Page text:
Tips on European Trains


Iris and I have been traveling around Europe for just more than a month using airplanes, boats, buses, but mainly trains. That’s because of the fantastic network of railways connected through Europe and the Eurail pass that is offered. These are just some tips that I had to learn over the trip. Note that we purchased a “Global 10 Day Flexi Eurail Pass”.


1. Download the Eurail App on your phone!


You do want to do this as BEFORE you try to go anywhere by train. You can access the timetable from either or the app. However, there is a good chance that you don’t have internet connectivity in Europe and trying to find free Wi-Fi is like finding an oasis in the middle of a desert. And believe me, if you do not have the whole itinerary in your hands, the chances of you getting to your destination are bleak. The time schedule the app provides is greatly helpful if you don’t speak the local language because you can match the departure time with your app. We once tried to take a train from Brussel Airport to Brussel Central(20 mins btw) and we ended up an hour later in a city at the north of Belgium.

*Some trains are delayed. Be sure to check you are at the right station before you board off. Do not trust the timetable too much when departing. Pay attention to the announcement. Look out the window. Ask. 

2. Reservations are best made weeks before the trip.

Eurail pass, or other passes in the EU acts as a ticket for all the regarding-class trains running in Europe except the ones where reservation is compulsory. These trains, which are normally high-speed, comfortable trains needs a valid Eurail pass(In the case of flexi pass, a valid day) and a reservation ticket.

*France – For french trains, there are limited number of reservations left for eurail pass holders so book as soon as possible.

**Italy – Most trains in italy are reservation compulsory.

***Germany – The highspeed ICE trains are thankfully NOT reservation compulsory.

3. Reservations can be made on the train.

If you MUST travel to a certain destination that requires boarding a reservation compulsory train, do not worry. You can still ride the train but must purchase the ticket on the train. Show the conductor your eurail pass and pay the reservation fee + a small fine for buying a ticket on the train. This fine is applied to any other tickets bought on the train. When we moved from Switzerland to Italy, we paid 15CHF reservation fee + 10CHF fine for the eurocity high-speed train.

4. Night Trains, Night Trains, Night Trains.

All Night Trains are reservation-compulsory and consists of 2nd class seats, and couchettes(compartments with beds).  We booked a 4-bed couchette from Rome to Genova(North of Italy) mainly because the seats were sold out. It costed us 35 euros each.  You can choose from unisex, male or female couchettes and the choice of bed position. On the train, you are provided with a pillow and a small pack of water. Because the water from the tap is not drinkable, it is advisory to bring your own water. Furthermore, do not worry if you will miss your stop as the conductor takes your eurail pass and brings it back to you waking you up before the train arrives at the destination.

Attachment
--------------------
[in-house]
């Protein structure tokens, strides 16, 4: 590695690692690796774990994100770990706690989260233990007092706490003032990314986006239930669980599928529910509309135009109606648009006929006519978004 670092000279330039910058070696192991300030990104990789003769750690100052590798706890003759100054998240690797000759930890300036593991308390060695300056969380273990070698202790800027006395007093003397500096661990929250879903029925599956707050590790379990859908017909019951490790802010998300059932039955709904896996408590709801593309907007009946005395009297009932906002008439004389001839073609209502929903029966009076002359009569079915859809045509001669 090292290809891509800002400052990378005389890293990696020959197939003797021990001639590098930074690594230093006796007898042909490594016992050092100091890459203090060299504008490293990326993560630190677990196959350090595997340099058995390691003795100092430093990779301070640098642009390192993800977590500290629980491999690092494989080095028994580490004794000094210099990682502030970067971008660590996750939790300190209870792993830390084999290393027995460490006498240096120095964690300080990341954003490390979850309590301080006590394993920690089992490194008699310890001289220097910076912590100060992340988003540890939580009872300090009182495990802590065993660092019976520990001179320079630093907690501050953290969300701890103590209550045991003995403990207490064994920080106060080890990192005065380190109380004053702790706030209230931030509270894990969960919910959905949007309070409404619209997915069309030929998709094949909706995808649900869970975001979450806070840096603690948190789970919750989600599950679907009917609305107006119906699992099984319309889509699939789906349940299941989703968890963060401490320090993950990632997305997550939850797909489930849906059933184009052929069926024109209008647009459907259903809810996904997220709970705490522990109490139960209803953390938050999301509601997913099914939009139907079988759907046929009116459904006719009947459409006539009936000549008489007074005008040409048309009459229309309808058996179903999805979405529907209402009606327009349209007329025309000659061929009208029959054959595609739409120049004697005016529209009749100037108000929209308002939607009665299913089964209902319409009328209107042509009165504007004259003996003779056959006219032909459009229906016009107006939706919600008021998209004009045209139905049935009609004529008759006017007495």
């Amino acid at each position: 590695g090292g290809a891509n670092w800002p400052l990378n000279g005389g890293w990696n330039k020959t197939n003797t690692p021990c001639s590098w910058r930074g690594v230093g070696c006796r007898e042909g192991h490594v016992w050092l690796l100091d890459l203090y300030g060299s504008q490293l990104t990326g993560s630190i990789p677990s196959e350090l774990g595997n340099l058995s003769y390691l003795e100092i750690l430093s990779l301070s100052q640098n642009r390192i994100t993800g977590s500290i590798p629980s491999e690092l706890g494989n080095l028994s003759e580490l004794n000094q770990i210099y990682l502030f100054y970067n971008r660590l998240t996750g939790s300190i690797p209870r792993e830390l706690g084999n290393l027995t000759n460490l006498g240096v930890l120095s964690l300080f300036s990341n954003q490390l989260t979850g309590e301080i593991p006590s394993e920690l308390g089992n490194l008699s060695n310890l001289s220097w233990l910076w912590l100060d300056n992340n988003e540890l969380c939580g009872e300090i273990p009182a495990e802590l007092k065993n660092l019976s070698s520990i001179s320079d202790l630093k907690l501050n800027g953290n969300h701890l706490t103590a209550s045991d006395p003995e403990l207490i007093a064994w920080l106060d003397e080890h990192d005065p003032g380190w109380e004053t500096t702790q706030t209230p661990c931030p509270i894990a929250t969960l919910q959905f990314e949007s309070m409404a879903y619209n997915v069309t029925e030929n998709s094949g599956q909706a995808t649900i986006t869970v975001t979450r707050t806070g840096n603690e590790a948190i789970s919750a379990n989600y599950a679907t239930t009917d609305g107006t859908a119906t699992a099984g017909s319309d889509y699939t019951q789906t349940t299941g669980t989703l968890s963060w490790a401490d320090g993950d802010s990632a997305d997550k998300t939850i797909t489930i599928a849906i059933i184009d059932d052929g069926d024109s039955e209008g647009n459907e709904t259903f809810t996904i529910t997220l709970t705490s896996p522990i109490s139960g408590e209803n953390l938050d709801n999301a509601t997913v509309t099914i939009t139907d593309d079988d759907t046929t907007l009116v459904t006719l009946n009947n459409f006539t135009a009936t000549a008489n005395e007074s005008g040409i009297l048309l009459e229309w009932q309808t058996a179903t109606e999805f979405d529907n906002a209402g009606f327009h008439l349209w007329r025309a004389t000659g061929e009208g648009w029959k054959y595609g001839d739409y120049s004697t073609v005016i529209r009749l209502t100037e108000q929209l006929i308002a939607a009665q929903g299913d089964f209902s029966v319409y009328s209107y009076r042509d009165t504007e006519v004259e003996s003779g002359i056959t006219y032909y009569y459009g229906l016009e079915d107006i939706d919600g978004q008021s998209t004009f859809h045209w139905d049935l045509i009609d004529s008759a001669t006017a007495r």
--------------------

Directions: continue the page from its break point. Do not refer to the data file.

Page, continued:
5. For flexipass holders : when do we activate our pass?

According to a conductor in the Netherlands, they can fine you up to €70 if your date and the travel info down at the pass is not filled. However, during our whole trip, nobody else than him checked the travel information. Only the dates on the actual pass seems to matter. The guide says the dates should be filled out before you board the train but this does not need to be done. You can fill out the dates on your pass when you hear the conductors are checking the tickets(Of course, you can’t be caught doing so). But, if nobody checks your ticket, that train ride is free. From our experience 10 mins ~ 30 mins train rides were safe from checking but for rides that takes an hour or longer, the chances are very high that your pass will be checked.


**We’ve been fined 60 euros for forgetting to put in our dates from Paris to CDG

6. A euro for the bathroom?

Most european train station charge people for usage and closes early. I’ve paid fees from 30 p (London Victoria) to €1 (Germany Hamburg). So if you don’t like the stations taking advantage of your physiological needs, hold on until you board the train. Most trains that runs in Europe are equipped with working bathrooms. I’ve seen a few that’s without so if you’re unlucky… Um…


If there’s any other experiences you would like to share, please don’t hesitate to comment below, or contact me at


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